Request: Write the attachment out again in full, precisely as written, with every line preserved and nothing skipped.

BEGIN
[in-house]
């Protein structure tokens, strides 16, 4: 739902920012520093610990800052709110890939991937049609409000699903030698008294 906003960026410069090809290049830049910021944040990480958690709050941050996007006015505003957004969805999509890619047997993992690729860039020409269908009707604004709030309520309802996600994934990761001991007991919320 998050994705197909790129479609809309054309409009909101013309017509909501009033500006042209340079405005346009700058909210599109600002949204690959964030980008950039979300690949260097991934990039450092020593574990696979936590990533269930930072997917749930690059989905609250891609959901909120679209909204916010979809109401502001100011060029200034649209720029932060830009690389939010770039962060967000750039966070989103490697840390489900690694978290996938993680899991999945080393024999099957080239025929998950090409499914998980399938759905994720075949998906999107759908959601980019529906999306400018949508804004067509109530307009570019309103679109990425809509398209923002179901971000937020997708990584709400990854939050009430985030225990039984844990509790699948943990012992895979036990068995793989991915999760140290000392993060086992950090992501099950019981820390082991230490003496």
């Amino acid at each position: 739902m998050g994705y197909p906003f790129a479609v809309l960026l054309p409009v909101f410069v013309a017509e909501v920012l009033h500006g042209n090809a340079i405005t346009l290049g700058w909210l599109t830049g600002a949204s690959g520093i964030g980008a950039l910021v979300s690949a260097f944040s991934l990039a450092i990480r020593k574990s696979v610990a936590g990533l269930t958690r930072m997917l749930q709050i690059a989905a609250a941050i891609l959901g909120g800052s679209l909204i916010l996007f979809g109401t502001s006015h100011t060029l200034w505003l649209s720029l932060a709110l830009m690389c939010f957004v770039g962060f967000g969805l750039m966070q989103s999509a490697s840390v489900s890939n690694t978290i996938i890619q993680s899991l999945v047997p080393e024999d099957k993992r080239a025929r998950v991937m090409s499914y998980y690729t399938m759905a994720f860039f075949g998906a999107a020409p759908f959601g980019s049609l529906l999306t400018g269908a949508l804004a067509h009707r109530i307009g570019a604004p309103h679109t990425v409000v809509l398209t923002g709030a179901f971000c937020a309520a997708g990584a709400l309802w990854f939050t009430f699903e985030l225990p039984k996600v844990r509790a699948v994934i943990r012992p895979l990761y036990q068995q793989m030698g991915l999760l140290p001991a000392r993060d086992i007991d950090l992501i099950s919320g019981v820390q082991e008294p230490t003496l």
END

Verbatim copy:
[in-house]
């Protein structure tokens, strides 16, 4: 739902920012520093610990800052709110890939991937049609409000699903030698008294 906003960026410069090809290049830049910021944040990480958690709050941050996007006015505003957004969805999509890619047997993992690729860039020409269908009707604004709030309520309802996600994934990761001991007991919320 998050994705197909790129479609809309054309409009909101013309017509909501009033500006042209340079405005346009700058909210599109600002949204690959964030980008950039979300690949260097991934990039450092020593574990696979936590990533269930930072997917749930690059989905609250891609959901909120679209909204916010979809109401502001100011060029200034649209720029932060830009690389939010770039962060967000750039966070989103490697840390489900690694978290996938993680899991999945080393024999099957080239025929998950090409499914998980399938759905994720075949998906999107759908959601980019529906999306400018949508804004067509109530307009570019309103679109990425809509398209923002179901971000937020997708990584709400990854939050009430985030225990039984844990509790699948943990012992895979036990068995793989991915999760140290000392993060086992950090992501099950019981820390082991230490003496």
């Amino acid at each position: 739902m998050g994705y197909p906003f790129a479609v809309l960026l054309p409009v909101f410069v013309a017509e909501v920012l009033h500006g042209n090809a340079i405005t346009l290049g700058w909210l599109t830049g600002a949204s690959g520093i964030g980008a950039l910021v979300s690949a260097f944040s991934l990039a450092i990480r020593k574990s696979v610990a936590g990533l269930t958690r930072m997917l749930q709050i690059a989905a609250a941050i891609l959901g909120g800052s679209l909204i916010l996007f979809g109401t502001s006015h100011t060029l200034w505003l649209s720029l932060a709110l830009m690389c939010f957004v770039g962060f967000g969805l750039m966070q989103s999509a490697s840390v489900s890939n690694t978290i996938i890619q993680s899991l999945v047997p080393e024999d099957k993992r080239a025929r998950v991937m090409s499914y998980y690729t399938m759905a994720f860039f075949g998906a999107a020409p759908f959601g980019s049609l529906l999306t400018g269908a949508l804004a067509h009707r109530i307009g570019a604004p309103h679109t990425v409000v809509l398209t923002g709030a179901f971000c937020a309520a997708g990584a709400l309802w990854f939050t009430f699903e985030l225990p039984k996600v844990r509790a699948v994934i943990r012992p895979l990761y036990q068995q793989m030698g991915l999760l140290p001991a000392r993060d086992i007991d950090l992501i099950s919320g019981v820390q082991e008294p230490t003496l």